I always get very disappointed when yet another survey demonstrates that the biggest tourist draw in the country is the Guinness Storehouse. All the more so bearing in mind that we have, in Dublin, a gem of a Museum of Archaeology, and, especially, a gem of a National Gallery.

At the moment, and until mid July, you can go to the National Gallery to see 12 sketches done by Leonardo da Vinci, on loan from the Royal Collection. They are wonderful. Not only are they wonderful, they are inspirational. Some of his drawings make things look so easy. I know they are not (for me at least) easy but…Anyway his sketches of cats are worth going in for anyway and entry is free. There really is no major excuse.

Thursday mornings aren’t mad busy either.

I must confess I loved the cats, I loved the work being done to support other major work he was planning. And in some sense, I found it remarkable to understand that this drawings, on cotton rag paper, have existed for the guts of six hundred years. The average piece of electronics hardly lasts five years lately. These drawings provide a line of communication to a man who is dead for ages and people who were his contemporaries. In a way, they are as much a piece of social history as they are a piece of the history of science and art.

I wish I had been able to see these things when I was 13 years old. I might have started drawing sooner as his lines just make things look very clear and comprehensible.

Facets

The sound track to the film Am̩lie РI am never really sure what the exact title is, but everyone of an age knows which film it is Рis on in the background. It conveys an interesting atmosphere in my life Рthe noon soon is starting to breakthrough the clouds and it may be a lovely afternoon. I have a painting started, and I am waiting for a yellow wash to dry before I start painting buildings of Paris on on top of it. It is purely coincidental but here we are.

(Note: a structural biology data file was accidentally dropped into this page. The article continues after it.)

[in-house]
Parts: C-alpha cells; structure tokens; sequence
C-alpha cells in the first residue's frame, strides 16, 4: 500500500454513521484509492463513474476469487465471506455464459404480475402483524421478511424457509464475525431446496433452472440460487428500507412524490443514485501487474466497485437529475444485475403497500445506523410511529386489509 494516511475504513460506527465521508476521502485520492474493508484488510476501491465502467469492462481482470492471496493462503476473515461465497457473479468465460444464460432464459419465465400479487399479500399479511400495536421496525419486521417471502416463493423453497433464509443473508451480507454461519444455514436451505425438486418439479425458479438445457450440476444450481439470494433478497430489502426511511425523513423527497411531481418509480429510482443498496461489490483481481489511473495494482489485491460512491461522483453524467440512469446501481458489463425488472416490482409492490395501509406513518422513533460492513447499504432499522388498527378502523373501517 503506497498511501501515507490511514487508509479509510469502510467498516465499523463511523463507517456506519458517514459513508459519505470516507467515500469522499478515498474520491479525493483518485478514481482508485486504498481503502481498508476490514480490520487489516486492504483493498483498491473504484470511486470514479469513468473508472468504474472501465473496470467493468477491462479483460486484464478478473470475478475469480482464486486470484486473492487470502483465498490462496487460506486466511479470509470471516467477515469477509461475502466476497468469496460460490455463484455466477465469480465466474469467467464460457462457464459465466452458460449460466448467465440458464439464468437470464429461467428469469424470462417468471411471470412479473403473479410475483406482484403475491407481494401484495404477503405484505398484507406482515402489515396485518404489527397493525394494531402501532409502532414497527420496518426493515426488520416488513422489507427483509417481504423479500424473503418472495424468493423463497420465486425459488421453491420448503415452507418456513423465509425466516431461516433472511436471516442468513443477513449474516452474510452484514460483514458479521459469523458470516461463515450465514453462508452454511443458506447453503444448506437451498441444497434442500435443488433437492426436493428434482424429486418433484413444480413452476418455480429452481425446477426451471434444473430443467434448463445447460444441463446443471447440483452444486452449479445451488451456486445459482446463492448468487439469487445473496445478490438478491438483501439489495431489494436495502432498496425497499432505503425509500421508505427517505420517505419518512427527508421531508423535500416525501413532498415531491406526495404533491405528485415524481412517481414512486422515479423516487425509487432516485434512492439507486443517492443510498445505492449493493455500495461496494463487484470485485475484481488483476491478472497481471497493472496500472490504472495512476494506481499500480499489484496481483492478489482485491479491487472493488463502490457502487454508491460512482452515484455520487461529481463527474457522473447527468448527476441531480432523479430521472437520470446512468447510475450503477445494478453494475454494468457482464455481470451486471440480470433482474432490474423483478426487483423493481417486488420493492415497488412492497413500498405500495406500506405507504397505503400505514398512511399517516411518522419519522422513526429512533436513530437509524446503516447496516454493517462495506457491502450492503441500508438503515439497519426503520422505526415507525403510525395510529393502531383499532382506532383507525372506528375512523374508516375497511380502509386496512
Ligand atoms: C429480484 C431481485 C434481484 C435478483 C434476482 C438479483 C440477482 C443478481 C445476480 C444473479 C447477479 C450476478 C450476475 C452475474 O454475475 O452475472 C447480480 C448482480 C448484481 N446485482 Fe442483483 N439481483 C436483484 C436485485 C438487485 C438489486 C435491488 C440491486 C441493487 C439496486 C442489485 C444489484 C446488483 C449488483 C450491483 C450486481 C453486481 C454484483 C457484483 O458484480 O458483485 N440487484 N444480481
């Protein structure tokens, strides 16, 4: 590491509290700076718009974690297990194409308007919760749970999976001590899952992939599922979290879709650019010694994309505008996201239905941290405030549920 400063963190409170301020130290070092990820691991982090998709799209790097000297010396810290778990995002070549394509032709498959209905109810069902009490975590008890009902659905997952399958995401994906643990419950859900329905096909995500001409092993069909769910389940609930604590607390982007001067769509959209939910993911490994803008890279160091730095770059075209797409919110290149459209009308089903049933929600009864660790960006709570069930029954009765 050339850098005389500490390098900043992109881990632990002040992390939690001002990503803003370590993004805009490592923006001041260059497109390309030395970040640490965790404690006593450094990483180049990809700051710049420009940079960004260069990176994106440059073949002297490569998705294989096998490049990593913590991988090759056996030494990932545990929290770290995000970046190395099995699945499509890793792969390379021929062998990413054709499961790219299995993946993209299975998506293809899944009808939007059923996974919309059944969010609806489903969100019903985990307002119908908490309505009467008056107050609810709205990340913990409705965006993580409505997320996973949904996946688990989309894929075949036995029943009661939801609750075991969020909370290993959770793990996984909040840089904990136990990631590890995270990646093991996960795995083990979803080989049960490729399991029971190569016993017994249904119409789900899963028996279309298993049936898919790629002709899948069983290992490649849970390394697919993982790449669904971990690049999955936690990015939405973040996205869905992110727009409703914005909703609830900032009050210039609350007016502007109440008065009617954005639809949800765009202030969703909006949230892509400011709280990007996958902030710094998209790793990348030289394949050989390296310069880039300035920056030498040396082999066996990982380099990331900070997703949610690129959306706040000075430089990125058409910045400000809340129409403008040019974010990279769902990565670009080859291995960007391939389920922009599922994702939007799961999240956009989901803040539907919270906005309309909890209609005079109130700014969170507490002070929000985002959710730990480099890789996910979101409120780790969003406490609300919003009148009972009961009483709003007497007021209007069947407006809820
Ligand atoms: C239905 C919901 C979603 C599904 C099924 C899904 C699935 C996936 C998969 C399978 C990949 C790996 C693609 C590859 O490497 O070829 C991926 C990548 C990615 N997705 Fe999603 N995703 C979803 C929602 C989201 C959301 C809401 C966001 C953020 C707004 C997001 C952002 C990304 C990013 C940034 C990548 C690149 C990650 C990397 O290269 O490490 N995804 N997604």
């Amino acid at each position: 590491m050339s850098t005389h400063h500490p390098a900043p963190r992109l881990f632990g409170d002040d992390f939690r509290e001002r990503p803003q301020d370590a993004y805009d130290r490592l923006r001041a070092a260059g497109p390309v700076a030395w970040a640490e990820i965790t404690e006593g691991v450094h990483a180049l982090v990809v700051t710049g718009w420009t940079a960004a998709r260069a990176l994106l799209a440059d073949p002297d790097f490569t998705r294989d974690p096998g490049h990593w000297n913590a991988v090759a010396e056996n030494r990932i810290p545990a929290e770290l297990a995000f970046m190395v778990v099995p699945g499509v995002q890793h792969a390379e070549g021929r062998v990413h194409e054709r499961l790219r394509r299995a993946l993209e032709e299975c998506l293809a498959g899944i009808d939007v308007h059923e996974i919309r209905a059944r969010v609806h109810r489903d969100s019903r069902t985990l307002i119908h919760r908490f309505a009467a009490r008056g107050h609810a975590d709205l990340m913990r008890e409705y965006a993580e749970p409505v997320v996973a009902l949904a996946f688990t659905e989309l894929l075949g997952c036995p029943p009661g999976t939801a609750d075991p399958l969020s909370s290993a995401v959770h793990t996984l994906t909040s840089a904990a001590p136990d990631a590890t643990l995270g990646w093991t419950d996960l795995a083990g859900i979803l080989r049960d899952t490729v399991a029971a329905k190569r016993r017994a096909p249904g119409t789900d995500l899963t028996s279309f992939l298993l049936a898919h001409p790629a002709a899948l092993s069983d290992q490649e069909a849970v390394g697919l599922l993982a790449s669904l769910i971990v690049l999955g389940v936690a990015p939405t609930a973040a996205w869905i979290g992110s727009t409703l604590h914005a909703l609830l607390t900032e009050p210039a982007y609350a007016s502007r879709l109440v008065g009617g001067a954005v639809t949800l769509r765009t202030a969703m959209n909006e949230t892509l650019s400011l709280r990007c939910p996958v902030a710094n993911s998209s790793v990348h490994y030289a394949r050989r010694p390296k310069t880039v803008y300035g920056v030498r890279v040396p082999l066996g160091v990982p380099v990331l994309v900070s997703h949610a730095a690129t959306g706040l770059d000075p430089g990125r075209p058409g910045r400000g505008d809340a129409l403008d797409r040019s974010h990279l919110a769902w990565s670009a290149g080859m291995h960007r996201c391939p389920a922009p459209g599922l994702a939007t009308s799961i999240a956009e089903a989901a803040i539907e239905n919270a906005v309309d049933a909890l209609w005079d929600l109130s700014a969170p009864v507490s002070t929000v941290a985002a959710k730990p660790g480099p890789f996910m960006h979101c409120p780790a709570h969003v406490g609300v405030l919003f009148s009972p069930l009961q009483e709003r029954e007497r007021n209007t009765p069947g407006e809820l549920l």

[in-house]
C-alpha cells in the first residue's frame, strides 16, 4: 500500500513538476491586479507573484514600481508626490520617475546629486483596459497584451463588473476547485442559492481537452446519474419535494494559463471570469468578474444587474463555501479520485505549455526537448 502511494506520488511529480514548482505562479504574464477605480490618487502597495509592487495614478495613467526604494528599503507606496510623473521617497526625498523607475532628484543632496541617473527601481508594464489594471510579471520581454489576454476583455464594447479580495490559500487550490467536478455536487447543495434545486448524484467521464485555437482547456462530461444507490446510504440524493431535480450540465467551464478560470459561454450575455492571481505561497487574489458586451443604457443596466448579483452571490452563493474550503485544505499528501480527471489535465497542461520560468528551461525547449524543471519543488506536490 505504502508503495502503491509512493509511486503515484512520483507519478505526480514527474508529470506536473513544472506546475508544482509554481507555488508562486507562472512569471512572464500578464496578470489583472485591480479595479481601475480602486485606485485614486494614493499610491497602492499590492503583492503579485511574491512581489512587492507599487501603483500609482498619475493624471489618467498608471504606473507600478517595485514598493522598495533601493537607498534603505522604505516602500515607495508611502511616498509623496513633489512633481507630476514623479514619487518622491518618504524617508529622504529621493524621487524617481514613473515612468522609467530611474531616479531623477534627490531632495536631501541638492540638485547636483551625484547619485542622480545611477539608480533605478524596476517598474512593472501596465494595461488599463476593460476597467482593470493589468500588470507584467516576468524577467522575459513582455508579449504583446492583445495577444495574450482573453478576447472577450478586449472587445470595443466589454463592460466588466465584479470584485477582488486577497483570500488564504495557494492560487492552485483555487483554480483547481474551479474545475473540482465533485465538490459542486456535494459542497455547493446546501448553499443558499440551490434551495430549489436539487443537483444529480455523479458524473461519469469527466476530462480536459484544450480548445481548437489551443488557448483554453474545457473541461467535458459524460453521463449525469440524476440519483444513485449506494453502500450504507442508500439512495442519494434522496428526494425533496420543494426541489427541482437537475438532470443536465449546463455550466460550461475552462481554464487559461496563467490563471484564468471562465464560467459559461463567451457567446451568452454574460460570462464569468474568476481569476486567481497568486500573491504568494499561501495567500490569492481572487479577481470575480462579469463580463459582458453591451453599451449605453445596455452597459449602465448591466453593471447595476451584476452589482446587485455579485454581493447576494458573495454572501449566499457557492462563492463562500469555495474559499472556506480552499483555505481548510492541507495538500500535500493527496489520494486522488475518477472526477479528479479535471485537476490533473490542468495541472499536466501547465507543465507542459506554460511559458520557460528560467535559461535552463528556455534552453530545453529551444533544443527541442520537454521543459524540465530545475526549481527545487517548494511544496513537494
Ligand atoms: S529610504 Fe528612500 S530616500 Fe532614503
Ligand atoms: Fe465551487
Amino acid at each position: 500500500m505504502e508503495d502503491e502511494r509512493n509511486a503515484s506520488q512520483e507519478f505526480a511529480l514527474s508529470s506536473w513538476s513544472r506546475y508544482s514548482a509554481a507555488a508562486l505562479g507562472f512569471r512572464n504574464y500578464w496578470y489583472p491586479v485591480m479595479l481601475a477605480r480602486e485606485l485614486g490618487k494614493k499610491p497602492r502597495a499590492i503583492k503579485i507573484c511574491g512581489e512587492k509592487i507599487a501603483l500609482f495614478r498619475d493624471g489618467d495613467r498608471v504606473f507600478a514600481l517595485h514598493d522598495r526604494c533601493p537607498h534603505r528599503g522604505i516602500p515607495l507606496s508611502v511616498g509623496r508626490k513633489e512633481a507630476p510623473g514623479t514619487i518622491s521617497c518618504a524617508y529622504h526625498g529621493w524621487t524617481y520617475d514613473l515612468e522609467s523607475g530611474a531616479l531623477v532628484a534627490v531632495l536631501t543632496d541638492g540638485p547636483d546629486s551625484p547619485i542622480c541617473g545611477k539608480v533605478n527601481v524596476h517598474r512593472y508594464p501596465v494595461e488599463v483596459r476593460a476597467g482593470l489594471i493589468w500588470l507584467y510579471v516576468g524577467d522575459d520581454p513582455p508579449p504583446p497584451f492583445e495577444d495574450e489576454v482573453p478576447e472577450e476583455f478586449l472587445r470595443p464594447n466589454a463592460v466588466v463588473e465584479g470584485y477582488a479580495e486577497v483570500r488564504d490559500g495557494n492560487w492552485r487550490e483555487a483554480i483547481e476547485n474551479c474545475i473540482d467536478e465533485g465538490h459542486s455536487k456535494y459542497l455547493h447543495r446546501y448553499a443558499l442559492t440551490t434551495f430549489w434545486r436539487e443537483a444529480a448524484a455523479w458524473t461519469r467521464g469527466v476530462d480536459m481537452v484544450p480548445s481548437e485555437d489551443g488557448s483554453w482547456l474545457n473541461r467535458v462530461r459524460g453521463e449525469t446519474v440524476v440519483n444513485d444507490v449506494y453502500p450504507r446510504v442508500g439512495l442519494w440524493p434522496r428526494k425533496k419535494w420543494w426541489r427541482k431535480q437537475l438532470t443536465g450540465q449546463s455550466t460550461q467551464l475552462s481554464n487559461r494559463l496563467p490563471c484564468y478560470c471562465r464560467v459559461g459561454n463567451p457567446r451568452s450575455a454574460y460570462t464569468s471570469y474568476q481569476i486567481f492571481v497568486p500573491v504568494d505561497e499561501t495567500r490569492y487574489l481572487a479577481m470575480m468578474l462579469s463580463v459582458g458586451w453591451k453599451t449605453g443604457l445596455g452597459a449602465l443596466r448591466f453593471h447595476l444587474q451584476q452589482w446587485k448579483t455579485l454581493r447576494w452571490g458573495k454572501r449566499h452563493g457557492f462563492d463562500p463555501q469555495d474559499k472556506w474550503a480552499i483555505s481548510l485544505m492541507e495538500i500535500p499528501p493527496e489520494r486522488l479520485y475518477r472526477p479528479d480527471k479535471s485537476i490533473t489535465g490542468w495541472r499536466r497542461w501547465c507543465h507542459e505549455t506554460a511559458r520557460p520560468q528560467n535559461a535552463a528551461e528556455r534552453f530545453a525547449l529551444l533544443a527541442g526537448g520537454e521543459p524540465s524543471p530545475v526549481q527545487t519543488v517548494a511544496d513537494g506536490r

I have never worked out how much of the thoughts that go through my head are linked to the fact that I am me, or the fact that I am getting older. I remember telling a friend once that everyone had midlife crises all the time, except no one called a decision to change jobs completely at the age of 27 a midlife crisis but once you were 10 years older…oh boy. But the thing that strikes me most is that living has changed completely since I was 27, probably more profoundly than it did for previous generations. This morning, again, I saw another piece of advertising blurb designed to remind people they weren’t good enough.

I have no doubt that the person who wrote it would hide behind the theory that they are advising people to maximise their potential. But no one’s potential lies solely in doing stuff for their professional potential. Is it so reasonable to spend hours learning to write some Javascript when what this means is that for the rest of your life, you will be spending hours learning the next de facto standard, and those standards change every five minutes? I somehow doubt it. Is someone’s potential maximised if they put all their spare time into learning Google Analytics when perhaps, they should be outside tending plants because gardening is what gives them headspace?

I believe people need to be in charge of their potential, and not slaves only to one aspect of it. Work, job, career, is not the holy all of everything. It is at best a part of everything and it supports everything. But it shouldn’t govern everything.

In the meantime, if you’re writing puff blog pieces for a commercial entity about maximising your potential and you are talking about learning 3 technical skills, you are not really advising people to maximise their potential. You’re narrowing their potential remarkably.

I’d argue that a lot of people would be better off reading more, drawing more, doing stuff which has an indeterminate return on investment in terms of money but which has returns in terms of perspective. You can learn to code all you like but it is unlikely to give you any sense of your place in the world, and somehow, without that sense of their place…no one reaches their full potential.